In addition to the bonding layer 140, the embodiment illustrated in Figures 1A-1C also includes a repair joint location 401 within each of the barrier openings 128 that is large enough to receive a micro LED device. In this manner, a plurality of bonding layers 140 and repair bonding locations 401 are produced in each of the blocking openings 128. Generate a redundancy and repair configuration. In the particular embodiment illustrated in FIGS. 1A-1C, the repair joint location 401 is depicted as one of the exposed surfaces on the reflective barrier layer 142. However, embodiments of the invention are not limited thereto. In other embodiments, the repair joint location 401 can also include a bond layer 140 that is similar to one of the other two bond layers 140 described and illustrated for the off-the-shelf redundancy scheme. Accordingly, in some embodiments, the bonding layer 140 is provided at the location of all of the redundant micro-LED devices in the redundancy scheme and at the reflective barrier layer 142 at the repair location 401.

In the illustrated embodiment, one of the ground connection lines 144 is configured to operate between the barrier openings 128 in the pixel region 104 of the display panel 100. In addition, a plurality of openings 149 expose a plurality of ground connection lines 144. The number of openings 149 may or may not have a 1:1 correlation with one of the number of rows (top to bottom) of the barrier opening 128. For example, in the embodiment illustrated in FIG. 1A, one of the rows of barrier openings 128 is formed to ground the connection opening 149, but this is not required and the number of ground connection openings 149 may be greater or less than the number of rows of barrier openings 128. Likewise, the number of ground connection lines 144 may or may not have a 1:1 correlation with one of the number of barrier openings (left to right). For example, in the illustrated embodiment, one of each of the two columns of barrier openings 128 is formed to form a ground connection line 144, however, this is not required and the number of ground connection lines 144 may have a number of columns from the barrier opening 128 ( n) One of 1:1 correlation or any 1:n correlation.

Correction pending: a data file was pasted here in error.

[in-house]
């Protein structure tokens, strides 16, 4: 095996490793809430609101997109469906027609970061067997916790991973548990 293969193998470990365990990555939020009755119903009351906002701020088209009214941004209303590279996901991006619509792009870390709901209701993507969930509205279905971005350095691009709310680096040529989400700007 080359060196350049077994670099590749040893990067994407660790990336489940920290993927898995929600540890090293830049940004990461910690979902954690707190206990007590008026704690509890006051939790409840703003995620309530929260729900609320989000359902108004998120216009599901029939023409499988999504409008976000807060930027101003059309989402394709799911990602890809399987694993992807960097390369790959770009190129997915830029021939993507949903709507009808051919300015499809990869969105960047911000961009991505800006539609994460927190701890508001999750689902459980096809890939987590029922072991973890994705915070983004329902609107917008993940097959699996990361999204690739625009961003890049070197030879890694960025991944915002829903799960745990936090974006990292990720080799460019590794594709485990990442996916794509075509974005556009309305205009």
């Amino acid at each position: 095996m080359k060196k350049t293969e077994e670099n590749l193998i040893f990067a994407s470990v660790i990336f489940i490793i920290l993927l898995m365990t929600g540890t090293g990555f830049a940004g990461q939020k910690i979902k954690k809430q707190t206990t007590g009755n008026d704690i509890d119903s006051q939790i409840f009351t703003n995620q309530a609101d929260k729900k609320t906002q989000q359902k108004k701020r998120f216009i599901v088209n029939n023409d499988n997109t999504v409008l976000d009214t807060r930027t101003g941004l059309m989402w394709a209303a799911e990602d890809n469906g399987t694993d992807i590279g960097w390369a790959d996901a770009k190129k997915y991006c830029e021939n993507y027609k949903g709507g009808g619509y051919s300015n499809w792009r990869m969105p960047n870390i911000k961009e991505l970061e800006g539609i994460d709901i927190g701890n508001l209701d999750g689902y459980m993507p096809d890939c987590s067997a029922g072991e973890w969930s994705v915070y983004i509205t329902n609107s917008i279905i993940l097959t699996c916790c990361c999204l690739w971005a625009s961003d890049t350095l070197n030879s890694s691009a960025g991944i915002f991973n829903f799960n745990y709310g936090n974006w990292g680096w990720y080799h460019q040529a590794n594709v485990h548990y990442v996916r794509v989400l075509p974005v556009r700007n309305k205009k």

Although the above embodiment has been described and illustrated with respect to the ground connection line 144 that runs horizontally across the display panel 100, the embodiment is not limited thereto. In other embodiments, the ground connection lines can be run vertically or horizontally and vertically to form a grid. Many possible variations are envisioned in accordance with embodiments of the present invention. In accordance with an embodiment of the present invention, a ground connection line is formed between the barrier openings 128 in the pixel region and electrically connected to the ground ring 116 or ground line in the non-display region. In this manner, the ground signal can be applied more evenly to the matrix of sub-pixels to result in more uniform brightness across display panel 100. Furthermore, by forming the ground connection line 144 from a material having a conductivity better than that of the top electrode layer (which is yet to be formed), the contact resistance in the electrical ground path can be reduced.

It will be appreciated that the particular configuration of the vertical micro-LED device 400 having the ground connection lines 144 illustrated in FIGS. 1A-1C is illustrative, and other micro-LED devices may be utilized to practice embodiments of the present invention. For example, similar to that described above with respect to FIG. 1C, FIG. 1D illustrates an alternative micro-LED device 400 that is transferred and bonded to display substrate 102. Similar to the micro LED device of FIG. 1C, the micro LED device of FIG. 1D includes a micro-p-n diode comprising doped layers 405, 409 opposite one or more quantum well layers 416. Unlike the micro LED device of FIG. 1C, the micro LED device of FIG. 1D includes bottom contacts to both doped layers 405, 409. For example, the bottom contact 404 is formed on the doped layer 405 and the bottom contact 403 is formed on the doped layer 409. A first dielectric barrier layer 407 can also be formed on the micro LED device of FIG. 1D to protect, in particular, the sidewall 406 of the quantum well layer 416. Because the micro LED device 400 of FIG. 1D includes bottom contacts for both the n-type doped layer and the p-type doped layer, the reflective layer 142 can also be divided into two electrically separate layers to achieve separate and bottom contacts 404, respectively. 403 electrical contact. Accordingly, the micro LED device of FIG. 1D can be implemented in embodiments of the invention in which there is no need to have a top contact and a bottom contact, and the micro LED device can be operatively coupled to the bottom contact.